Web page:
Clemence Annie Housman (23 November 1861 – 6 December 1955) was an author, illustrator and activist in the women's suffrage movement. She was the sister of A. E. Housman and Laurence Housman. Her novels included The Were-Wolf, Unknown Sea and The Life of Sir Aglovale De Galis. She was also a leading figure in the Suffragette movement.
Clemence was born in Bromsgrove, Worcestershire. She went to the South London School of Technical Art in 1883 where she learned, among other things, wood-engraving. She worked for a time as an engraver for illustrated papers such as The Graphic. In 1908 she subscribed to the Women's Social and Political Union, and in 1909 she was a co-founder, with her brother Laurence Housman, of the Suffrage Atelier. She made banners for the suffrage movement between 1908 and 1914.
In 1910 she became a member of the committee of the Women's Tax Resistance League. She was arrested on 30 September 1911 for non-payment of taxes and she was sent to Holloway Prison, but she was released after just one week following protests and demonstrations by her supporters.
Clemence published three novels, and she illustrated some of the fantasies written by her brother Laurence. Each of Housman's novels is a "Christian fantasy", dramatising religious themes. Her first novel, The Were-wolf (1896), was an allegorical erotic fantasy featuring a female werewolf. H. P. Lovecraft said of the Were-Wolf that it "attains a high degree of gruesome tension and achieves to some extent the atmosphere of authentic folklore." Basil Copper described The Were-wolf as "a minor classic in the genre". The Life of Sir Aglovale de Galis is an Arthurian fantasy. Douglas A. Anderson has described The Life of Sir Aglovale de Galis as Housman's "supreme achievement". "The Drawn Arrow" (1923) is a short fable set in a desert kingdom.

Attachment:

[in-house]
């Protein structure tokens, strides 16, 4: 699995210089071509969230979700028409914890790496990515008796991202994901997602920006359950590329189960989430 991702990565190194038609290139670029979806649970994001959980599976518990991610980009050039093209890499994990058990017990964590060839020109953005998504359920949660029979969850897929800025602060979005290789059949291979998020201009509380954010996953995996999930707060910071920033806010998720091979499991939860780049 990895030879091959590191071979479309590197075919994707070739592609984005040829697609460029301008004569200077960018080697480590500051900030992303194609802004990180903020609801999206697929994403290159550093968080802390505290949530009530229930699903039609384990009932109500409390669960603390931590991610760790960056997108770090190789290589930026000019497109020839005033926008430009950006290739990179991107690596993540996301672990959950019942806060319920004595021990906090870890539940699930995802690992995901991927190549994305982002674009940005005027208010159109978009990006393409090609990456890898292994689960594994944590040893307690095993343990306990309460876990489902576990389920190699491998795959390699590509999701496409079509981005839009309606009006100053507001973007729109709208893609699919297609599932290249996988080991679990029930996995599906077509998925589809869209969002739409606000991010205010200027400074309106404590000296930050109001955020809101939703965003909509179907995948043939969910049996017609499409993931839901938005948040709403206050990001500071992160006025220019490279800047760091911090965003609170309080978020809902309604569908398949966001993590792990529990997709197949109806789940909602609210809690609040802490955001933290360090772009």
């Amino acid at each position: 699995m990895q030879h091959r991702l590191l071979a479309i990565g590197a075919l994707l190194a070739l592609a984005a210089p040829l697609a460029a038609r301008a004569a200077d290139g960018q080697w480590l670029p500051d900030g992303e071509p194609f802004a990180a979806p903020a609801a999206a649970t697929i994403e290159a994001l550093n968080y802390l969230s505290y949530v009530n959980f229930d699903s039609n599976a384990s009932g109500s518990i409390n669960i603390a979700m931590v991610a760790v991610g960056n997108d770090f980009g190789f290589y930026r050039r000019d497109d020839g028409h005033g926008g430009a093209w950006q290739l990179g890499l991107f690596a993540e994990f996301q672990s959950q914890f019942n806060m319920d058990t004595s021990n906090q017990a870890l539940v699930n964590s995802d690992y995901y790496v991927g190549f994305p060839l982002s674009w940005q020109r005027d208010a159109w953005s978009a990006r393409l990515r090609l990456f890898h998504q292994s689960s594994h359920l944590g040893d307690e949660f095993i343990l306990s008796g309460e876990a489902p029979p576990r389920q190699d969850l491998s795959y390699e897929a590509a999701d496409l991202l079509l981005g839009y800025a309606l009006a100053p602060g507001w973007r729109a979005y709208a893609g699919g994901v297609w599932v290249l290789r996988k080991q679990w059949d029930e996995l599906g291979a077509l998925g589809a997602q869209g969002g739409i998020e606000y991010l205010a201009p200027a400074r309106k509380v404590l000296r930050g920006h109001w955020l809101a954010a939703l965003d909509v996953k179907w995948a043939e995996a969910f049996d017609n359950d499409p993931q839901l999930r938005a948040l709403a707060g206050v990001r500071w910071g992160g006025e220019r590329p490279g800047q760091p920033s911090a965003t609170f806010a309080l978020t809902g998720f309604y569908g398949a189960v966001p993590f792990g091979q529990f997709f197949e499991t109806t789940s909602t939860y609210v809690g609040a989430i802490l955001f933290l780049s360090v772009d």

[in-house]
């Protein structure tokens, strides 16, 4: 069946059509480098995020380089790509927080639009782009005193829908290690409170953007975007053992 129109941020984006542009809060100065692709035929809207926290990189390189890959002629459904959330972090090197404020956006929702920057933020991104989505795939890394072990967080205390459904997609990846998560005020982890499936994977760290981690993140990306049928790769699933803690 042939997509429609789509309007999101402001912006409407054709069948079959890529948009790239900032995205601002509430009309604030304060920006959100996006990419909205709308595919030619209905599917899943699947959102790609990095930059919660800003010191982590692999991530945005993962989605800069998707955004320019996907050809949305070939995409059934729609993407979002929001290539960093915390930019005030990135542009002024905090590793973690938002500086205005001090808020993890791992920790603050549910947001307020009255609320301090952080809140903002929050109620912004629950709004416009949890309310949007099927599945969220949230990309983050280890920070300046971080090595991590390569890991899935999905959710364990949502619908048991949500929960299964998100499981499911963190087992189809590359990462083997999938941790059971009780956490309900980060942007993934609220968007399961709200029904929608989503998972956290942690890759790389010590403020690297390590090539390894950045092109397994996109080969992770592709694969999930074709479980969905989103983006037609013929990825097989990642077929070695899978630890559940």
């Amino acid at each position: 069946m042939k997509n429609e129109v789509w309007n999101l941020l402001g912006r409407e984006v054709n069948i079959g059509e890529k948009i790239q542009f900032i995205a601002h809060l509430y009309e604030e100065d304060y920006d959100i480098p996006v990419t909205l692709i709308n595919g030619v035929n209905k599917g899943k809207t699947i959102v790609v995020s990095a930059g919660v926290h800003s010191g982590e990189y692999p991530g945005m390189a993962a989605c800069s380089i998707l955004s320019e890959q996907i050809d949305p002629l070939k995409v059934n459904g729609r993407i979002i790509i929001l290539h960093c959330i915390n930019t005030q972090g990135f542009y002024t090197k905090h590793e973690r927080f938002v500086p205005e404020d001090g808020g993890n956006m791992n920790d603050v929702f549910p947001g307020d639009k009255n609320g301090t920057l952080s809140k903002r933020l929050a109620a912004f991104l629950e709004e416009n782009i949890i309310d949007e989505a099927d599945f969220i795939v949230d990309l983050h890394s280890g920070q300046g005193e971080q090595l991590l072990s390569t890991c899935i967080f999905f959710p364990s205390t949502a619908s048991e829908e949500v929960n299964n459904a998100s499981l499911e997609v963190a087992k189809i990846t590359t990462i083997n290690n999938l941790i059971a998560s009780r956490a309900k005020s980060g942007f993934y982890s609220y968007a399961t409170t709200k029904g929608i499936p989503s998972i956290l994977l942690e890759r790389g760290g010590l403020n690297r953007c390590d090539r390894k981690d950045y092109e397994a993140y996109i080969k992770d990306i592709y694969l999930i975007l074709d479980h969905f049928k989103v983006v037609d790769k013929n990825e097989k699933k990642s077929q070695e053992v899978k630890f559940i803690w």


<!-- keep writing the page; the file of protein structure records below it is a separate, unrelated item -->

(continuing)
- Clemence Housman (1896), The Were-wolf, London: J. Lane at the Bodley Head, OL 13492113M – illustrated by Laurence Housman.
- Clemence Housman (1898), Unknown Sea, London: Duckworth, OL 7217479M
- Clemence Housman (1905), The Life of Sir Aglovale De Galis (The life of Sir Aglovale de Galis ed.), London: Methuen, OL 7233562M
- Laurence Housman, The Blue Moon (1904) – illustrations by L.H., engraved by C.H.
- Laurence Housman (1922), Moonshine & Clover, Illustrated by Clemence Housman, New York: Harcourt, Brace, OCLC 6553308, OL 7073215M
- Open Library page for Clemence Housman
- Sandra Stanley Holton (1996), Suffrage days, London: Routledge, ISBN 0-415-10941-8, OL 805990M, 0415109418
- Elizabeth Crawford, 'Housman, Clemence Annie (1861–1955)', Oxford Dictionary of National Biography, Oxford University Press, 2004 accessed 7 Feb 2011
- Elizabeth Crawford (2002) The Women's Suffrage Movement: A Reference Guide 1866–1928, page 424. Routledge. ISBN 0203031091
- A. T. Lloyd, J. E. S. Brooks, (1996), The History of New Milton and its Surrounding Area, Centenary Edition, page 66
- "Catalogue of Laurence Housman's works". Street Society. Archived from the original (Word) on 13 August 2014. Retrieved 7 June 2012. CS1 maint: discouraged parameter (link)
- Brian Stableford, (2009), The A to Z of Fantasy Literature, page 205. Scarecrow Press. ISBN 0810868296
- Douglas A. Anderson, Tales Before Tolkien: The Roots of Modern Fantasy. Del Rey Books, New York, ISBN 978-0-345-45855-1 (pp. 213, 431)
- Supernatural Horror in Literature; The Weird Tradition in the British Isles, HP Lovecraft
- Basil Copper, The Werewolf : In Legend, Fact and Art. New York, St. Martin's Press 1977. (pp. 179-80) ISBN 978-0-709-16193-6
- Elizabeth Oakley, (2009), Inseparable Siblings: A Portrait of Clemence and Laurence Housman. Brewin Books. ISBN 185858440X